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Healthy dinner in a snap

Busy families feeling the tug of the drive-through window need a battle plan to prevent unhealthy — though we admit very convenient — eating.

After the kids have exercised their hearts out for a couple of hours in the dance studio or on the playing field, why not follow with another good habit: a healthy dinner.

Here are some tips for providing home-cooked meals on busy nights in far less than 30 minutes, some of them in about five:

Cook big on the weekends.

That's the time to make more involved recipes or double whatever you are making and freeze the excess for later. Make a big pot of meat sauce and freeze smaller portions; use it for spaghetti, ziti or lasagna. Grill extra chicken pieces for salads or sandwiches or make a big pork roast so you can chop and freeze leftovers to use in soups, chili, burritos, quesadillas or stir-fries.

Prep tomorrow's dinner tonight.

After the kids are in bed or when they are doing homework, cook dishes that are easily reheated, such as soup, chili, meat loaf or lasagna. Save time in the morning by prepping ingredients headed for the slow cooker at night.

Place thawed chicken in plastic bags with a marinade and wrap sliced potatoes and veggies in foil packets with seasonings and a pat or two of butter. They'll be ready for the grill or the oven the next evening.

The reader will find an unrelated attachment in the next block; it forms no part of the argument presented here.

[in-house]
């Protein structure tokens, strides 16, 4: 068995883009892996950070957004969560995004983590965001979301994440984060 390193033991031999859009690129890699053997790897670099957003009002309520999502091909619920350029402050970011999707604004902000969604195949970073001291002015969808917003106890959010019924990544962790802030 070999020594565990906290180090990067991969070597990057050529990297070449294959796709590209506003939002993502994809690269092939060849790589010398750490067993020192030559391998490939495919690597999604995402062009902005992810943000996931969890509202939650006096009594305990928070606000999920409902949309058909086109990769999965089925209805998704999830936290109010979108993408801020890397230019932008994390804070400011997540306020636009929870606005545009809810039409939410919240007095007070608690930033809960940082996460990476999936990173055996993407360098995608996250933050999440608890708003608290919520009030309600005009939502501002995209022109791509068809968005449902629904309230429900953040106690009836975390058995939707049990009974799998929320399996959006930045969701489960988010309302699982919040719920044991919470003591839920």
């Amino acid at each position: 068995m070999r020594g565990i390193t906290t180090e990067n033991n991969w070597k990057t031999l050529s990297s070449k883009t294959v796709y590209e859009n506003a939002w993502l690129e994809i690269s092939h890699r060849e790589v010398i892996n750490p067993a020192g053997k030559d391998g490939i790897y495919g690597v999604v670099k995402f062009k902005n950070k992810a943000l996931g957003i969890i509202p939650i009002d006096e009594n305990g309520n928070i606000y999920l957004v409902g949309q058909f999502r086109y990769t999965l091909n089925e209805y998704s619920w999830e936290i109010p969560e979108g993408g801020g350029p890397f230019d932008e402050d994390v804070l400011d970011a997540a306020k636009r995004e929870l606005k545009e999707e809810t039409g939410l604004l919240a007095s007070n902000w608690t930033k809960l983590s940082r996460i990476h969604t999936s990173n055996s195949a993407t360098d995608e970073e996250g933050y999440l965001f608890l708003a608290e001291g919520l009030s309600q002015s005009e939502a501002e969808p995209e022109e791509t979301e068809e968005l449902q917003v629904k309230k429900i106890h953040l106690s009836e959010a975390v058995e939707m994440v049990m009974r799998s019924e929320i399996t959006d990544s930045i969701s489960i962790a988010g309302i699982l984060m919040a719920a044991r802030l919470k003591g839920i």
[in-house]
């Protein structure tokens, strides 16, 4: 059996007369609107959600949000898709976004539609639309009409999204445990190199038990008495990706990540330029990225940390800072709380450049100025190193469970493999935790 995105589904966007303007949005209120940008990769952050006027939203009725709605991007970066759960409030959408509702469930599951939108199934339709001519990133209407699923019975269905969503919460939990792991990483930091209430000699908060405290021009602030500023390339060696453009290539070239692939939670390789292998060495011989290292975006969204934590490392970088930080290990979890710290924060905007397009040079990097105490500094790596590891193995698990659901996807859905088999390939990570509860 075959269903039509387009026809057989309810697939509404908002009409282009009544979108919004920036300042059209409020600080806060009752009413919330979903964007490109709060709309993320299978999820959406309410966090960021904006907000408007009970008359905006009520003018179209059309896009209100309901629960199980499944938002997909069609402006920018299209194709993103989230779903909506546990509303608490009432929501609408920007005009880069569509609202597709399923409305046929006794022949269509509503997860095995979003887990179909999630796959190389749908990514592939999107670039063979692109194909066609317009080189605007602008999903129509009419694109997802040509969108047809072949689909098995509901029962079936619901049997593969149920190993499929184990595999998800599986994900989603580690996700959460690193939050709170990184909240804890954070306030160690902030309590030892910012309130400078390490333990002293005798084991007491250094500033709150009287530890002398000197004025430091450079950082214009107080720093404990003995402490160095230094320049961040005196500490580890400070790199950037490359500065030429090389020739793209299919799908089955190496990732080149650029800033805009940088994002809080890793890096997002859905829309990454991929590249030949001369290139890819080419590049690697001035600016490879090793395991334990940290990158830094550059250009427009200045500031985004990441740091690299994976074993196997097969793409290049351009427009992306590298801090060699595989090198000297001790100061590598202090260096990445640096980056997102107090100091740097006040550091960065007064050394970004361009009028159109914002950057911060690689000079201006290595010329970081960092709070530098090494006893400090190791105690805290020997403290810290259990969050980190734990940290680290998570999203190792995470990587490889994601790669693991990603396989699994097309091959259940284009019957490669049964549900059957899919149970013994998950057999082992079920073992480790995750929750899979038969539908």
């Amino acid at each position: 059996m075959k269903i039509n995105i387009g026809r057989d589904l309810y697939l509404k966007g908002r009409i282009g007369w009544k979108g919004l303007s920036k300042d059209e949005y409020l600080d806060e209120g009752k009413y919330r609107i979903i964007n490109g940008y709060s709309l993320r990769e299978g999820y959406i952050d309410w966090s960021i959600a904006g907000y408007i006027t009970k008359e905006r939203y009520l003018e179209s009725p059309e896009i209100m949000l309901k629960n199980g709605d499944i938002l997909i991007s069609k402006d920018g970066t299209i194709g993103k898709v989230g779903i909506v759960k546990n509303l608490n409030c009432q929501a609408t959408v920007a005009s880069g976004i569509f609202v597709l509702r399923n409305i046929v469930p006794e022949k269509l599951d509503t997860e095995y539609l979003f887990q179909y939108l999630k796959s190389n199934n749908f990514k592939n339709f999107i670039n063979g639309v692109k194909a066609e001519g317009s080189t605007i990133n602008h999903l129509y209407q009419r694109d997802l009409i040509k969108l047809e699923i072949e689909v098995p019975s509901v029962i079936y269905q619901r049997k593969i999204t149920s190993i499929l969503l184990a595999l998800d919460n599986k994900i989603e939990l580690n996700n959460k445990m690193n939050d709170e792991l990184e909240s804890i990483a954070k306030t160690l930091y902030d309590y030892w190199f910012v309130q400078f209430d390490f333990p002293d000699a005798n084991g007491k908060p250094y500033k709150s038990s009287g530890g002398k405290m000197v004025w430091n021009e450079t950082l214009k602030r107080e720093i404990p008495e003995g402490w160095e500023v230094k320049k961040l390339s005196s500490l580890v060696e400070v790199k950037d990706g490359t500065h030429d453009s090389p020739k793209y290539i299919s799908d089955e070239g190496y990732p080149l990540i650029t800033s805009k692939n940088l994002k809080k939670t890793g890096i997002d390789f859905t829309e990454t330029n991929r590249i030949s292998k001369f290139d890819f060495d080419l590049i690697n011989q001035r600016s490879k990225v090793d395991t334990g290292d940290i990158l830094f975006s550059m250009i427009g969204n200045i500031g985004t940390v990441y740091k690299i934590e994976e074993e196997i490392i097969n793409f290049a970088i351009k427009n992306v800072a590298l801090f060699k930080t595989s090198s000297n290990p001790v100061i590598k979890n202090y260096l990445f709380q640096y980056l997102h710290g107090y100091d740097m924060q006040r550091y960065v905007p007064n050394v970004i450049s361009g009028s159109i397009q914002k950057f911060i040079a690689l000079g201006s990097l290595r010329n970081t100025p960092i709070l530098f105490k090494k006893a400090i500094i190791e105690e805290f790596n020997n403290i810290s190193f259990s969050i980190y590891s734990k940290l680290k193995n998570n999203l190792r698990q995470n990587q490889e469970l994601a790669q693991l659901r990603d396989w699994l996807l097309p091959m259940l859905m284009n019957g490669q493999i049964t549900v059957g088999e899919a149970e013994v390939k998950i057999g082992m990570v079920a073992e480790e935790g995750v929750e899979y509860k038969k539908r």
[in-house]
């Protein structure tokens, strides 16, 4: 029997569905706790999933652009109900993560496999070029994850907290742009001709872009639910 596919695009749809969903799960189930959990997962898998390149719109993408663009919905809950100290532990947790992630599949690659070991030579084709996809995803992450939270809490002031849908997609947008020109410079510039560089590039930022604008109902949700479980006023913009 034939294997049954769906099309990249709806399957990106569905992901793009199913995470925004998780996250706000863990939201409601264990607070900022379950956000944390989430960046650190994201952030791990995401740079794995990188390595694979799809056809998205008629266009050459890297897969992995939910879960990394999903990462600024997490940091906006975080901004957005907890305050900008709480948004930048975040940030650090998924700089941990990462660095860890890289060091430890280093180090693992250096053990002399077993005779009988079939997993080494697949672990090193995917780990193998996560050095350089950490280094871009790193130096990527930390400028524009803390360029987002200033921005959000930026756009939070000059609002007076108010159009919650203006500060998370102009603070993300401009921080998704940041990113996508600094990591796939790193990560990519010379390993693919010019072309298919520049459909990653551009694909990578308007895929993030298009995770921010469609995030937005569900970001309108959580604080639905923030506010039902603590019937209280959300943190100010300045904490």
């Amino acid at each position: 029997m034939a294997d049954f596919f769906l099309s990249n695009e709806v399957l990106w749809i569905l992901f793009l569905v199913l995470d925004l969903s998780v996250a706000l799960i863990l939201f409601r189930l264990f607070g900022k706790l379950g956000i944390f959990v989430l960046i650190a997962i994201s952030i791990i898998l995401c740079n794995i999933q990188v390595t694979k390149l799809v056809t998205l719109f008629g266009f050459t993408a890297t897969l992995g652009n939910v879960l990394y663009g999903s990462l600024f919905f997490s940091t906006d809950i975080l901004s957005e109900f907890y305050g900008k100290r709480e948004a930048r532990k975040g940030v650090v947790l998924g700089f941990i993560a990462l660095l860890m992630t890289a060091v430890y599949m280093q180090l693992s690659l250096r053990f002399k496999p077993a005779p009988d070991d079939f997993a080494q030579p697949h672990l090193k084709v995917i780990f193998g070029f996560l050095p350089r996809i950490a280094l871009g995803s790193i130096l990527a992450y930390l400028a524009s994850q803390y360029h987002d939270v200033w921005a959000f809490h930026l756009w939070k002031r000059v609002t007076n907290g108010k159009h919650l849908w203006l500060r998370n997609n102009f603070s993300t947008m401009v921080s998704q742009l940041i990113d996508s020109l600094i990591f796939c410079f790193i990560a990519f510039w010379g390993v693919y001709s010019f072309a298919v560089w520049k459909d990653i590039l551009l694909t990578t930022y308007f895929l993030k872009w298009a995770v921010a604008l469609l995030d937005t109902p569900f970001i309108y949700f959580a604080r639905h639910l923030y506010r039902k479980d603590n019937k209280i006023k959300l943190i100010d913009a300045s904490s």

Double up on starches.

Each time you make pasta or rice, cook twice as much as needed and freeze the remainder. They reheat beautifully in the microwave on partial power in two minutes or less.

Plan dinners.

Menus don't need to be elaborate, just a jotted note of what you plan to have for the week. It can be as simple as Monday pasta; Tuesday tacos; Wednesday something on the grill; Thursday quesadillas; Friday takeout pizza. Or, write on a 3- by 5-inch card what meals you have the ingredients for and post it on the fridge: spinach frittata with sweet potato fries; pork tenderloin with applesauce; blue cheese burgers and onion rings. Cross off meal possibilities as you eat them.

It is a huge relief to know what you are having for dinner before you even leave the house in the morning.

Know your equipment.

The oven takes too long on weeknights. Use the stove, microwave, steamer or grill, and plan one-pot meals.

Fast-cooking protein.

Stock these for nights you only have time to heat a little olive oil in a skillet. They all cook in minutes:

Eggs. Melt butter and make quick omelets or frittatas. Add any vegetables the kids will eat.

Pork. Cutlets or thin boneless chops can be sprinkled with seasoned salt or dredged in Italian bread crumbs and sauteed 2 to 3 minutes per side until golden.